WildSafe BC alert season opens

This season’s wildlife activity with updates, advice and mapping sightings.

  • Jul. 17, 2014 7:00 p.m.

WildSafe BC – formerly known as Bear Aware – is well into this season’s wildlife activity with updates, advice and mapping sightings.

“We seemed to start the year off busy with bears,” said Sharon Wieder, Rossland/ Trail WildSafe BC Community Coordinator. “But, it has definitely dropped off now, and I suspect it’s due to the weather and the huckleberry crop.”

Wieder recommended huckleberry pickers travel in groups, make lots of noise and carry bear spray.

“I am doing an informal huckleberry survey to assess the crop, related bear activity and human-wildlife contact,” said Wieder.

Berry pickers who would like to participate in the survey should get in touch. Wieder will have a WildSafe BC stand and information at the Thursday, July 17 Rossland Mountain Market Huckleberry special event. You can also contact Sharon Wieder at 250.231.2751 or email rossland@wildsafebc.com.

The unusually early appearance of bears and high number of reports did lead to about half a dozen being destroyed in the area, as they were getting too comfortable and were not leaving. Garbage was a major factor. Cougar and grizzly sightings were also reported, but no action was required.

“My role is to help people avoid conflict,” said Wieder. “Where they (the grizzlies) are, is their territory. So my advice is if you don’t want to encounter them, stay out of that area.”

The overall regional picture is similar.

“In the region this year – so far – we’ve had more human-bear conflicts than last year,” said Joanne Siderius, Nelson WildSafe BC Community Coordinator.

Last year’s females went into hibernation very healthy due to the strong berry crop and may have produced more cubs than previous years. Also, with the late spring this year, they were coming down closer to urban areas for food.

“Coyotes are feeding their pups right now,” said Siderius, “and, people may be losing cats.”

Deer and elk fawns attract cougars. People who feed deer (not recommended by WildSafe BC) or have deer around their property are at risk of seeing cougars who will be tracking them.

WildSafe’s theme – ‘Live, Work, Play, Grow’ – is the umbrella for their focus on helping residents and visitors live responsibly with wildlife – and reduce conflict. In its 15 years of operation, it has achieved a 50 per cent reduction in the number of bears being destroyed.

With the focus on how to prevent or reduce contact with wildlife, people are asked not to leave food out, keep garbage secure and watch for signs of activity.

The three main wildlife attracters – fruit trees, compost and bird feeders – need careful management to deter them. WildSafe recommends chickens in back yards are best protected with an electric fence.

WildSafe BC is using its Facebook Page, www.facebook.com/wildsafebc, for the most current online information and alerts while they update their website. A recently posted photograph shows ravaged tree trunks, a sign of bears searching for ants, grubs and eggs.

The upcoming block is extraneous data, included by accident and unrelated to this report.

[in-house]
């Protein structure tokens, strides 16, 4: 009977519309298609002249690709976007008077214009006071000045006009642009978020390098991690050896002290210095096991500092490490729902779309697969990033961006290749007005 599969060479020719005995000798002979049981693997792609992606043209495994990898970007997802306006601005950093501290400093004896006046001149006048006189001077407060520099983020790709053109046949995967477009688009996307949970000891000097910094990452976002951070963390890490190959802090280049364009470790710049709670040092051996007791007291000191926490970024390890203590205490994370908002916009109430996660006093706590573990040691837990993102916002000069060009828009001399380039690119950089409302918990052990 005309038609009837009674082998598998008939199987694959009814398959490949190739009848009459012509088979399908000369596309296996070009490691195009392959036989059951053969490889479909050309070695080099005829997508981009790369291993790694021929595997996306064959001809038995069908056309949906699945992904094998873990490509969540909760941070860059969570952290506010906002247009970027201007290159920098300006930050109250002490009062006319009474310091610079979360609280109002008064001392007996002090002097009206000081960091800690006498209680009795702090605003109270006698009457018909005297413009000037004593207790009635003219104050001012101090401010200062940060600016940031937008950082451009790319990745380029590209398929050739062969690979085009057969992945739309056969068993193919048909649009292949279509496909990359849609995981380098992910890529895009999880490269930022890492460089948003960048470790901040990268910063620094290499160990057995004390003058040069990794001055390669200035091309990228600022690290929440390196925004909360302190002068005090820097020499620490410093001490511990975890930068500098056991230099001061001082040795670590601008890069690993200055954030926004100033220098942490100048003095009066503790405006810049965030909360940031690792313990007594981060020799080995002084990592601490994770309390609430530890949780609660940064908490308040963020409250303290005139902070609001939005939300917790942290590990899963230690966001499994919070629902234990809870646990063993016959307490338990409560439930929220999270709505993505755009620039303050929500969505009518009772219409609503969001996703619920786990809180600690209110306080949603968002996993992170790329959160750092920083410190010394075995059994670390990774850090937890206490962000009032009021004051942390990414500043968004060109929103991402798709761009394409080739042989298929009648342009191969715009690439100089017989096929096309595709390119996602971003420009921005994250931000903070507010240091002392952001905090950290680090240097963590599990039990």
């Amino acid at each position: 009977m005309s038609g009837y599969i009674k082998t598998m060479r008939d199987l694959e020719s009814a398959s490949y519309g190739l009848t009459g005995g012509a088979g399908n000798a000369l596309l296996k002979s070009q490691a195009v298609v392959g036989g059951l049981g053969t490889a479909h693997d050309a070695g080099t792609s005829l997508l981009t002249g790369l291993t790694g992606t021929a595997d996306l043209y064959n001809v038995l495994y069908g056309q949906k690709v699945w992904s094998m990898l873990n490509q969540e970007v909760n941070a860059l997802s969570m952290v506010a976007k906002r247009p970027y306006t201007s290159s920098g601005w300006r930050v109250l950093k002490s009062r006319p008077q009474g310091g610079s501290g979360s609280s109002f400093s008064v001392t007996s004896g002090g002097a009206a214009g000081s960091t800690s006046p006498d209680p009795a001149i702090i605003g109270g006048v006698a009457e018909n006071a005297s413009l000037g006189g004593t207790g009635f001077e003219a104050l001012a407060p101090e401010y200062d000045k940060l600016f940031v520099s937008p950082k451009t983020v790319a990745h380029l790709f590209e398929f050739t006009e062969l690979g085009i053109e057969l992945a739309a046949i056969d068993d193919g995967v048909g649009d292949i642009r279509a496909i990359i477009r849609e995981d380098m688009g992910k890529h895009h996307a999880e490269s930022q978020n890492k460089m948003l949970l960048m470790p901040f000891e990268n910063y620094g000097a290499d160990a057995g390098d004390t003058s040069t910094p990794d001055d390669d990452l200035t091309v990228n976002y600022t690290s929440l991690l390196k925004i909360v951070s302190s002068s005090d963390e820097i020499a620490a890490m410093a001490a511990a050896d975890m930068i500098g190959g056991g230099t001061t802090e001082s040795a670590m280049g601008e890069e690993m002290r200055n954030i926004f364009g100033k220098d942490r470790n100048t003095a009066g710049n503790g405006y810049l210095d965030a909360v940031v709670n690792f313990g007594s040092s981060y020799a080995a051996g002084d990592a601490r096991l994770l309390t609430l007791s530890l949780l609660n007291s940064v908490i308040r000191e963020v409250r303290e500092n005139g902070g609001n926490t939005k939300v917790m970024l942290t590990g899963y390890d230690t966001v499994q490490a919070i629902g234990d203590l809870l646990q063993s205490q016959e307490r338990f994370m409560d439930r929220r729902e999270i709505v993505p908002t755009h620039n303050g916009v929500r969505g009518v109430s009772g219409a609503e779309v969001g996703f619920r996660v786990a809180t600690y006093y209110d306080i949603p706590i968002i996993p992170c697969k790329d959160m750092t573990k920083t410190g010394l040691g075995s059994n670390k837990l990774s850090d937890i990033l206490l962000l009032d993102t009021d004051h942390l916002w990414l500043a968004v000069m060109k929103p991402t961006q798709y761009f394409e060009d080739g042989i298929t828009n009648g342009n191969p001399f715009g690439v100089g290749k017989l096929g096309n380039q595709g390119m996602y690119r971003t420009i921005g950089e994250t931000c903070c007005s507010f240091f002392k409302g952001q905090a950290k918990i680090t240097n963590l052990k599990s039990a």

The Wildlife Alert Reporting Program (WARP), online at warp.wildsafebc.com, maps reports of bears, cougars and other wildlife sightings to help people be aware, plan activities and take precautions. Since June, several reports of bears in the Rossland and Trail area have been posted on the website.

Citizens are encouraged to report problem wildlife or bears in urban areas by calling 1-877-952-7277.

WildSafe BC is a British Columbia Wildlife Foundation initiative and will soon include all the Bear Aware information on its updated website.

 

 

Just Posted

Rosssland ski bus returns this year — with a fee

Company to offer service from downtown to RED Mountain 12 hours a day

Rossland meeting targets for sustainability, report says

Report card gives city high marks in most areas of sustainable development

KBRH on watch for bed bugs after two recent cases

Spokesperson Mandy Lowery says there has not been a bed bug sighting at KBRH since Dec. 8

Avalanche Canada issues special public warning

Very weak layer buried under recent snow a cause for concern

Castlegar council set to rule on three retail cannabis proposals

Residents have until Dec. 27 to comment on the business proposals

Tommy Chong says Canada took wrong approach to pot legalization

He also talked about the likelihood of another Cheech and Chong film

VIDEO: Royals reveal the images on their Christmas cards

Prince William and his wife Kate are shown outside in casual clothes, their three young children in tow

ICBC to apply for 6.3% hike to basic insurance rates

Crown Corporation said it will be submitting its next basic rate application to the British Columbia Utilities Commission Friday

Stranded B.C. trucker writes final wishes before being rescued 3 days later

‘I was just praying someone would come along’

Fashion Fridays: How to change your beauty routine

Kim XO, lets you in on her style secrets each Fashion Friday on the Black Press Media Network

‘Both things are true:’ Science, Indigenous wisdom seek common ground

Reconciliation between Canada and First Nations is playing out not only in legislatures and courtrooms but in labs across the country

B.C. to move salmon farms out of coastal migration route

Broughton Archipelago plan set to start in spring of 2019

Facebook reveals bug gave apps unauthorized access to 6.8 million users’ photos

It’s believed up to 1,500 apps built by 876 developers had access to Facebook Stories, private photos

Lower-than-expected parcel volumes helping cut into backlog, says Canada Post

The Crown corporation says that’s largely because it is taking in fewer holiday parcels than expected

Most Read